The Lab Waste Management Program

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Many types of waste materials come out of laboratories. This set of pages is designed to help you understand what kinds of waste there are, the appropriate way to dispose of each one on the UCSB campus, and what happens to that waste after you dispose of it.

Waste Types:

Hazardous Waste: There are many materials that come out of laboratories that are unsafe or dangerous, and must be disposed of with care. Examples of this include radioactive materials, highly caustic or poisonous chemicals, biologically contaminated materials, sharps, etc. The procedures for handling these materials are established with each lab in concert with Environmental Health and Safety. Often these materials can only be disposed of through EH&S’s Hazardous Waste Pickup Program, or through an approved external vendor. For questions related to Hazardous Waste, including what is and is not categorized that way, please check with EH&S.

Chemicals: EH&S has very clear protocols on the appropriate disposal of chemicals. Many must be collected by their Hazardous Waste Pickup Program. Small quantities of a few chemicals are permitted to be placed in drains for disposal, but this should be done only after clearance from EH&S. Excess unused chemicals in their original bottles can also be sent to the Surplus Chemical Program run through EH&S. This is also a great place to acquire some chemicals at no cost, and source and quality of the chemical is logged on acceptance of the item.

Sharps/Broken Glass/ Autoclaved Materials: Some materials, such as autoclave-sterilized waste, sharps, and broken glass are safe enough to be sent to the landfill if they are not biologically or chemically contaminated. However, because these items pose a physical danger if handled, they must be placed in designated red-lidded rolling bins which are distributed to all laboratory buildings and picked up by a special truck on Saturdays. More information about this program can be found here. These bins must be kept locked when outside. The keys for these bins and all other dumpsters on campus are identical and any lab can have a copy. Getting a key is simple: find out how here.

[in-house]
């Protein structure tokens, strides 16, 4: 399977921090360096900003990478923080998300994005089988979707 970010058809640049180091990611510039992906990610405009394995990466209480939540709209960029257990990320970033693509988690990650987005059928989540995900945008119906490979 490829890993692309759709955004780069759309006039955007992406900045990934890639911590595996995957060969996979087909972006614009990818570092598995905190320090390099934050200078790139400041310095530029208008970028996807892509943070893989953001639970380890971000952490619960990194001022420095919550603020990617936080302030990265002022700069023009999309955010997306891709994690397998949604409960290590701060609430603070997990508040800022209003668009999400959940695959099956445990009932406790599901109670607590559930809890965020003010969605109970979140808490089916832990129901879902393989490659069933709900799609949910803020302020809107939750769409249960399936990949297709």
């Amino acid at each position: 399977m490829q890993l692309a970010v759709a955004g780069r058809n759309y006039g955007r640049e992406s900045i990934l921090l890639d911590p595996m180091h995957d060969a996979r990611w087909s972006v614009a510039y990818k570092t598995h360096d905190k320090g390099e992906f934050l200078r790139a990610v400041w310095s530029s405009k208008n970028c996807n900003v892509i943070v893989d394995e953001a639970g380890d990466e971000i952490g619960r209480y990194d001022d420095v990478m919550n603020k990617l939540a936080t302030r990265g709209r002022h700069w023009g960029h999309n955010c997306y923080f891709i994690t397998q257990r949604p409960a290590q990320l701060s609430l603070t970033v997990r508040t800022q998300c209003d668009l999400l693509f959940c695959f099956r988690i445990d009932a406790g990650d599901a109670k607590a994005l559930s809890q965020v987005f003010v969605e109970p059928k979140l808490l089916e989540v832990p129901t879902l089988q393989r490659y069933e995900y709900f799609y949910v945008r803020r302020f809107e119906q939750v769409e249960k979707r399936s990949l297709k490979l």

E-Waste: Electronic waste is a growing stream, and it is crucial that we keep these items out of the landfill. Heavy metals in these materials are bad for the environment, and some are becoming increasingly scarce as natural deposits are mined and depleted, so recycling them properly is extremely important. Associated Students Recycling has a large number of E-Waste Drop-Off points all over campus. Larger electronic items must be sent to Distribution & Logistical Services (formerly Central Stores) for disposal. If the item is operational and someone else might want it, it can also be listed on the UCSB Surplus Sales site. You will need to store the item in your lab until another campus lab requests them.

Recyclable Lab Waste: Although most lab plastics cannot be recycled in Santa Barbara County, plastics #1 (PETE/PET - polyethylene terephthalate, or polyester) and #2 (HDPE - high-density polyethylene) can be thrown in the blue bins if they are non-hazardous and uncontaminated. These may include lab bottles, tissue culture media bottles, plastic storage containers (especially pipette tip boxes), and larger chemical storage containers.

Compostable Lab Waste: Some labs may generate materials which are compostable. We do not currently know of or operate any lab-related composting programs on campus, but are looking for labs to help us pilot such a program. Please contact us if you think your lab might be a good candidate for a lab composting program.

Landfill Waste: Some materials cannot be recycled effectively, and if they don’t fall into one of the above categories, the only place for them may be the landfill. UCSB laboratory buildings currently send about 40 tons of waste per week to the landfill. We urge labs to consider landfill bins the place of last resort for material disposal. If there is a material you generate a notable quantity of, we would like to help your lab find a way to recycle it, if possible. You can contact LabRATS for a Lab Waste Consultation.